iX2007 started today here in Singapore. The first conference that really caught my eye for quite some time. Today was keynote day.
iN2015 Update - Optimism in the air?Interesting to see Mr Chan Yeng Kit (iDA) presenting his update on Singapore's iN2015. When you look at the progress being made in key areas like digital infrastructure upgrade and undergraduate admissions in ICT programmes, I think it reflects accurately the "mood" in the industry, which I'd summarise as "optimistic, with increasing confidence". SARS, dot.bomb and the Asian financial crisis are still recent memories but slowly receeding into history ...
Business Forum - a Truely Interactive Panel Discussion!The Business Forum ran as a panel discussion involving Pek Chew Yai (SiTF), Lim Chin Hu (Frontline), Craig Gledhill (Cisco) and Phey Teck Moh (Pacific Internet). Robert Chew (Accenture) did a great job as moderator by feeding the discussion with comments coming from the chatroom. I've got to say that this resulted in the most interactive and interesting panel discussion I've ever experienced in this part of the world. Amazing to see the realtime flow from keyboard to chatroom then having a direct impact on the discussion. I think The Digital Movement cashed in on a really good bet by setting up the chat (running 37 Signals Campfire) and providing SMS and free wireless access. We may be too paisei here to step up to a microphone, but in the chatroom the speech runs free and wild!
Great to see the conference assuming a web persona; Jeremiah Owyang has already blogged on his Day 1 thoughts.
Singapore - Producers or Consumers?All this enthusiasm to use the technologies at hand to enhance the conference experience really underscored for me one of the topics that got a bit of an airing during the panel: are we clear on our aspirations as both consumers and producers? I think so much of the focus in iN2015 is geared towards the consumption ... improving our already-great infrastructure, ensuring we have an ICT-savy workforce. I think we are still struggling with the production aspect, the irony being that there appears to be a huge amount of energy and creativity pent up in Singapore just waiting to be unleashed on the production side. How many of the grads from SMU, NUS, NTU and the like are destined to face the choice of (a) stay in Singapore but end up in a less exciting role than they had hoped for, or (b) head overseas to pursue their dreams? I guess they can take comfort that going overseas is at least a realistic option once again!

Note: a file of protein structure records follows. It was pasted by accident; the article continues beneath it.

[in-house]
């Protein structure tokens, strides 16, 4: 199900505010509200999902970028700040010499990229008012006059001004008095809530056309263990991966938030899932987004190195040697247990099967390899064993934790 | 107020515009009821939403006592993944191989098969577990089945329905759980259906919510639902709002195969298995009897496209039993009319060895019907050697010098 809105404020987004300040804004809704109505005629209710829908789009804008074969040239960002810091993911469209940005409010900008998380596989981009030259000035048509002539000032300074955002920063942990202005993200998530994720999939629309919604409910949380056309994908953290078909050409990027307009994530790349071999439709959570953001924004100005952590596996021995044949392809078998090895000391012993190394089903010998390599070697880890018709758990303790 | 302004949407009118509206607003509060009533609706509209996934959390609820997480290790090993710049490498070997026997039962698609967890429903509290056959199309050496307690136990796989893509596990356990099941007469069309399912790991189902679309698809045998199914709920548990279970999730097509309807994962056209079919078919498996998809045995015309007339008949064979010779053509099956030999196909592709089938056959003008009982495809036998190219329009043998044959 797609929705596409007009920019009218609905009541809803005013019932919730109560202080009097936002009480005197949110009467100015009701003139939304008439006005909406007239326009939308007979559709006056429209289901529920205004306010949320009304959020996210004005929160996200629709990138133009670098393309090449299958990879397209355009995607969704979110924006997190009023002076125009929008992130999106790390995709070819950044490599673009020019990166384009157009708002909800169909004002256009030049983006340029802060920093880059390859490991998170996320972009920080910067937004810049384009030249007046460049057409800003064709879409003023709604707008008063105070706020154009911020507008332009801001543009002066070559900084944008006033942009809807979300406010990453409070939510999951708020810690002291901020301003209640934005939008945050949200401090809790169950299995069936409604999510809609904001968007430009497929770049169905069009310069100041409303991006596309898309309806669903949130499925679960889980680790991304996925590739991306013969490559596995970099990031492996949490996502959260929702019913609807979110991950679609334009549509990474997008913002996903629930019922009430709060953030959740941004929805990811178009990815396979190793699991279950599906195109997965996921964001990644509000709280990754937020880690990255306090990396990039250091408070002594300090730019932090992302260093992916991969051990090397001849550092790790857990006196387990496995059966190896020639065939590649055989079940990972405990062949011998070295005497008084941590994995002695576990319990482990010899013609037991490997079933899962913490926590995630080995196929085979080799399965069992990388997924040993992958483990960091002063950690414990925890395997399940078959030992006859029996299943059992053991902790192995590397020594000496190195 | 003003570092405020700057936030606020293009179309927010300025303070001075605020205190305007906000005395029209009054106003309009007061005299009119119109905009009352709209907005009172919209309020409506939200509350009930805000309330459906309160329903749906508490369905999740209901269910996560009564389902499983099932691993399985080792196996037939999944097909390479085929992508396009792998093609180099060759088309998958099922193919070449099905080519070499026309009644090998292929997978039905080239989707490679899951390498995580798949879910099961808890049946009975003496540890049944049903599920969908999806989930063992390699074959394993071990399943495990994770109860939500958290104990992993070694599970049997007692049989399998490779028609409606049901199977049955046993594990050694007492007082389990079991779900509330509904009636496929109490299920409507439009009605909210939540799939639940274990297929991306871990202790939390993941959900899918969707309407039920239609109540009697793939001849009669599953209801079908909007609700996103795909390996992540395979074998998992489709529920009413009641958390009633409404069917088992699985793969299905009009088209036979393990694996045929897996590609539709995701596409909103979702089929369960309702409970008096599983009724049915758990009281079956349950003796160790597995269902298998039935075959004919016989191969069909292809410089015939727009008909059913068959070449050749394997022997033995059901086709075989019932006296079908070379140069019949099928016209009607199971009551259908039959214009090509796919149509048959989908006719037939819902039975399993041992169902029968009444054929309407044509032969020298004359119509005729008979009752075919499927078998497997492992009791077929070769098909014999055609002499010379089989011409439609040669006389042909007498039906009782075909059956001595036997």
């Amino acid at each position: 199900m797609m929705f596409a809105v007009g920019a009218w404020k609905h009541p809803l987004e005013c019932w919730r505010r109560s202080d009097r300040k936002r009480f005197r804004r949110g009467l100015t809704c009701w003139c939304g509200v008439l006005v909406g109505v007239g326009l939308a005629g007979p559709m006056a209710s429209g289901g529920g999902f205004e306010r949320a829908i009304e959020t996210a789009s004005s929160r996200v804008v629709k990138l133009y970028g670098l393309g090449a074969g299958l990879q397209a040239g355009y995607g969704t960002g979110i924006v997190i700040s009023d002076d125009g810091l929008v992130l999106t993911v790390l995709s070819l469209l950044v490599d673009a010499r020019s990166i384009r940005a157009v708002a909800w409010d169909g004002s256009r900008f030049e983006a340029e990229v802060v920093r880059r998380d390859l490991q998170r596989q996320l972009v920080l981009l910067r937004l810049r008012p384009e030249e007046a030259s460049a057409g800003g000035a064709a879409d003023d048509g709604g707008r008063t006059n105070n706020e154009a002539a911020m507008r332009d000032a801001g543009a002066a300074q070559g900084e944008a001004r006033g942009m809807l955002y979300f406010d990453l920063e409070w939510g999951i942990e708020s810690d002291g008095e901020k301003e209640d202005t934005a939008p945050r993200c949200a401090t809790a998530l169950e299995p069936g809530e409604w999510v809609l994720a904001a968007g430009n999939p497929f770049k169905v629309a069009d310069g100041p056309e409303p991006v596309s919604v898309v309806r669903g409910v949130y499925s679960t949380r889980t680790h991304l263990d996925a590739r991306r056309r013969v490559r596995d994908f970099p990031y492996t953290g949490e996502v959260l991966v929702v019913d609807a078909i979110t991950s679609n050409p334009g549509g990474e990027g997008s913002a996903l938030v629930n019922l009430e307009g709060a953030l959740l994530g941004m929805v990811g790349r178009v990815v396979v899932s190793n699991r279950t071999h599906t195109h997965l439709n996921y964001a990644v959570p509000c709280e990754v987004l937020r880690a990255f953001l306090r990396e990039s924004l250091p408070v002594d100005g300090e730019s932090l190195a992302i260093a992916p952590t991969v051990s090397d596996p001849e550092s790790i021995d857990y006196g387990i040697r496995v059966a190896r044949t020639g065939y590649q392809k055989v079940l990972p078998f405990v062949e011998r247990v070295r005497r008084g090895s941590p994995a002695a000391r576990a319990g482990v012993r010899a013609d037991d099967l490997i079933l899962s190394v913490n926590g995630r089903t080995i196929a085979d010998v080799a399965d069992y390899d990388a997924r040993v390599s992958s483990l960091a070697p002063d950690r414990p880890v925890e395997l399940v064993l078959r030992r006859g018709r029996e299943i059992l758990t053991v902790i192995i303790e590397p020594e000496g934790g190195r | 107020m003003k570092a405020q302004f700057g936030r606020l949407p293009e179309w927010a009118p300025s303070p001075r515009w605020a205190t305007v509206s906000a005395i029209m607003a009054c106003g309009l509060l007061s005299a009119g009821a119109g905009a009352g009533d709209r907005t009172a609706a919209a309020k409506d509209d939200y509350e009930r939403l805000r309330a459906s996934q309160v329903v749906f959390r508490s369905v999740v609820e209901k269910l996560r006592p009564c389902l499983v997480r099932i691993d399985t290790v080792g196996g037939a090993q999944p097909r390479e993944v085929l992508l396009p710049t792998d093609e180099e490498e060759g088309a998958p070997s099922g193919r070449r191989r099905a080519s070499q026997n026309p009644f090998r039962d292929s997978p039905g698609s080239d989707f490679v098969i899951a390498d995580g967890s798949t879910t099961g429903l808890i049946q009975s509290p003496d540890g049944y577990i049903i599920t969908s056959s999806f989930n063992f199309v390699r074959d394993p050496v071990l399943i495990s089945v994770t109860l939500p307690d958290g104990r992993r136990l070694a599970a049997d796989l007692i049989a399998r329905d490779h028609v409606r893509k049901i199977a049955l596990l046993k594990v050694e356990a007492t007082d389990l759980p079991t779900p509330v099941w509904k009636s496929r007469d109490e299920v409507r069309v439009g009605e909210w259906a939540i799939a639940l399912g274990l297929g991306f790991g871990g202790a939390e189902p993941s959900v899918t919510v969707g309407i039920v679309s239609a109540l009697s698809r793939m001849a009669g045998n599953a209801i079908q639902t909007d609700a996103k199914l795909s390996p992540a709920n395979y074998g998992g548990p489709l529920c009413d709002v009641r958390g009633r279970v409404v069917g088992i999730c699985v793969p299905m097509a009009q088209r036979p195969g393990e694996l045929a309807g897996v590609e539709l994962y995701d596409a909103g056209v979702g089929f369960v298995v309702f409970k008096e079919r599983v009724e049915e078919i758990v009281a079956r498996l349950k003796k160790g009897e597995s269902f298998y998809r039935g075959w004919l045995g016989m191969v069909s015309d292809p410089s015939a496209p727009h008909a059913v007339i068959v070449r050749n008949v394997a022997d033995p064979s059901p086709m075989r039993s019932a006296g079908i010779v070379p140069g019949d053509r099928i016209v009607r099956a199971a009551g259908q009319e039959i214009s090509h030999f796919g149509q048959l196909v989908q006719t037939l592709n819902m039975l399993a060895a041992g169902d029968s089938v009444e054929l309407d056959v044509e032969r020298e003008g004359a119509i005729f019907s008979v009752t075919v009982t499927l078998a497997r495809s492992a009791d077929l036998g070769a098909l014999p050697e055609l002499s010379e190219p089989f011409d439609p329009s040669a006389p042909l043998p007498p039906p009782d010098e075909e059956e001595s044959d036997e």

Meaning no disrespect to any of the pioneers doing amazing work in Singapore, ICT and Digital Media production is still niche here. And I don't see too many signs this is changing. There seems to be a defacto assumption that its good enough to be a "hub". After all, that is what has made Singapore so successful in logistics, corporate and financial services. But I wonder if that necessarily has to be the case for ICT? Its almost like we are afraid to dream the big dream.
I'll throw a hypothetical out there:
- Singapore has a skilled workforce, an attractive base for foreign workers, great infrastructure, stable and transparent government (in most things;), cultural ties to India, China and the West, high proficiency in English in addition to many other languages, and lower salary costs than most western countries.
- So why don't we see, for example, large software companies basing development centres here?
- Sure, the prevailing view is that if its not in China or India, you must be crazy. But what would be so crazy, for example, of a US company maintaining corporate HQ in the US, development centres in China or India, but running R&D, product management and lead development out of Singapore?
- Personally I think the net result would be a huge benefit for the company concerned. I think you would also find managing offshore development in India and China from Singapore surprisingly effective.
- And as a result, all these creative, innovative technopreneurs being groomed in Singapore would find much more opportunity to do big things in their own backyard.
Solutions? Well of course, in true Singaporean style, we could say the gahmen needs to do more to set a bold vision, attract and support ventures of this nature. That means EDB, SiTF and iDA. But I think the real change needs to come from within the ICT community in Singapore (inlcuding those working in the multinationals). Be big, be bold, be best. Believe.
Tomorrow...Anyway, looking forward to the track sessions tomorrow. My only problem is that I want to be in 3-4 places at the one time. Hard to decide between the 6 tracks: digital media, eGovernment, security, SOA, wireless and eLearning. I think I want to participate in them all ... now is there a technology solution for that?